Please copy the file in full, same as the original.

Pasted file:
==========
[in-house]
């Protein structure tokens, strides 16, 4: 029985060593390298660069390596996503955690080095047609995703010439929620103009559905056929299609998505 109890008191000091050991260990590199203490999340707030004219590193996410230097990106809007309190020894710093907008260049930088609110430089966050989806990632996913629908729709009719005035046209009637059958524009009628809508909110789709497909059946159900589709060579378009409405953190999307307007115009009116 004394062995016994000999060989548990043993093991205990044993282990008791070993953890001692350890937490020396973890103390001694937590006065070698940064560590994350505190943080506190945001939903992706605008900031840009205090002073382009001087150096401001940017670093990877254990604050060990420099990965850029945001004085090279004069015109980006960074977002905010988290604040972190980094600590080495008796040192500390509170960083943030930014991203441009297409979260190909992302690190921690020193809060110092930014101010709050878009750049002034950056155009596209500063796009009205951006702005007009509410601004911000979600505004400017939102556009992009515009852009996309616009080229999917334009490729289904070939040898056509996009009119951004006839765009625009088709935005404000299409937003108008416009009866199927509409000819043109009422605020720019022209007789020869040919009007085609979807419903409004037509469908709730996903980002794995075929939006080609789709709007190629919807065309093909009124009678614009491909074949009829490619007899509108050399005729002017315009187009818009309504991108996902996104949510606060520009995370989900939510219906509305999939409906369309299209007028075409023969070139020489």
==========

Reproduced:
[in-house]
């Protein structure tokens, strides 16, 4: 029985060593390298660069390596996503955690080095047609995703010439929620103009559905056929299609998505 109890008191000091050991260990590199203490999340707030004219590193996410230097990106809007309190020894710093907008260049930088609110430089966050989806990632996913629908729709009719005035046209009637059958524009009628809508909110789709497909059946159900589709060579378009409405953190999307307007115009009116 004394062995016994000999060989548990043993093991205990044993282990008791070993953890001692350890937490020396973890103390001694937590006065070698940064560590994350505190943080506190945001939903992706605008900031840009205090002073382009001087150096401001940017670093990877254990604050060990420099990965850029945001004085090279004069015109980006960074977002905010988290604040972190980094600590080495008796040192500390509170960083943030930014991203441009297409979260190909992302690190921690020193809060110092930014101010709050878009750049002034950056155009596209500063796009009205951006702005007009509410601004911000979600505004400017939102556009992009515009852009996309616009080229999917334009490729289904070939040898056509996009009119951004006839765009625009088709935005404000299409937003108008416009009866199927509409000819043109009422605020720019022209007789020869040919009007085609979807419903409004037509469908709730996903980002794995075929939006080609789709709007190629919807065309093909009124009678614009491909074949009829490619007899509108050399005729002017315009187009818009309504991108996902996104949510606060520009995370989900939510219906509305999939409906369309299209007028075409023969070139020489």